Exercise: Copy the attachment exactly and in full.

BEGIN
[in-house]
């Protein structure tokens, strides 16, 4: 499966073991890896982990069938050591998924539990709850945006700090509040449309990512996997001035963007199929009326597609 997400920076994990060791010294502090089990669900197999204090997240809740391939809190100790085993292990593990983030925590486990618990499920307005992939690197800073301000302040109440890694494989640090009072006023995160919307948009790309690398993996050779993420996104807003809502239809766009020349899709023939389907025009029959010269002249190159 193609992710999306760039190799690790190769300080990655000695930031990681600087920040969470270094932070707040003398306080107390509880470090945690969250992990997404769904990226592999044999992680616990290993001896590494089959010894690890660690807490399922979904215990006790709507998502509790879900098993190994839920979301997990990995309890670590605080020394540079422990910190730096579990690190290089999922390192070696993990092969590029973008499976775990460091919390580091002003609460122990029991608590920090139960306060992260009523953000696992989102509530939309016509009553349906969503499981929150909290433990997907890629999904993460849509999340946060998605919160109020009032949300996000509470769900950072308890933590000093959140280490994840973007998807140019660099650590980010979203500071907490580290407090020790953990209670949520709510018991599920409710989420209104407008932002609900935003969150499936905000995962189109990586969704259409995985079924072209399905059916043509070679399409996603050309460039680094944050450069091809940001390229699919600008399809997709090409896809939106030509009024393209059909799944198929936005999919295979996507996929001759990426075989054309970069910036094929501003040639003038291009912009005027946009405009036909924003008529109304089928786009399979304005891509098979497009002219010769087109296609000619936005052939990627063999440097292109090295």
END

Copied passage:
[in-house]
């Protein structure tokens, strides 16, 4: 499966073991890896982990069938050591998924539990709850945006700090509040449309990512996997001035963007199929009326597609 997400920076994990060791010294502090089990669900197999204090997240809740391939809190100790085993292990593990983030925590486990618990499920307005992939690197800073301000302040109440890694494989640090009072006023995160919307948009790309690398993996050779993420996104807003809502239809766009020349899709023939389907025009029959010269002249190159 193609992710999306760039190799690790190769300080990655000695930031990681600087920040969470270094932070707040003398306080107390509880470090945690969250992990997404769904990226592999044999992680616990290993001896590494089959010894690890660690807490399922979904215990006790709507998502509790879900098993190994839920979301997990990995309890670590605080020394540079422990910190730096579990690190290089999922390192070696993990092969590029973008499976775990460091919390580091002003609460122990029991608590920090139960306060992260009523953000696992989102509530939309016509009553349906969503499981929150909290433990997907890629999904993460849509999340946060998605919160109020009032949300996000509470769900950072308890933590000093959140280490994840973007998807140019660099650590980010979203500071907490580290407090020790953990209670949520709510018991599920409710989420209104407008932002609900935003969150499936905000995962189109990586969704259409995985079924072209399905059916043509070679399409996603050309460039680094944050450069091809940001390229699919600008399809997709090409896809939106030509009024393209059909799944198929936005999919295979996507996929001759990426075989054309970069910036094929501003040639003038291009912009005027946009405009036909924003008529109304089928786009399979304005891509098979497009002219010769087109296609000619936005052939990627063999440097292109090295």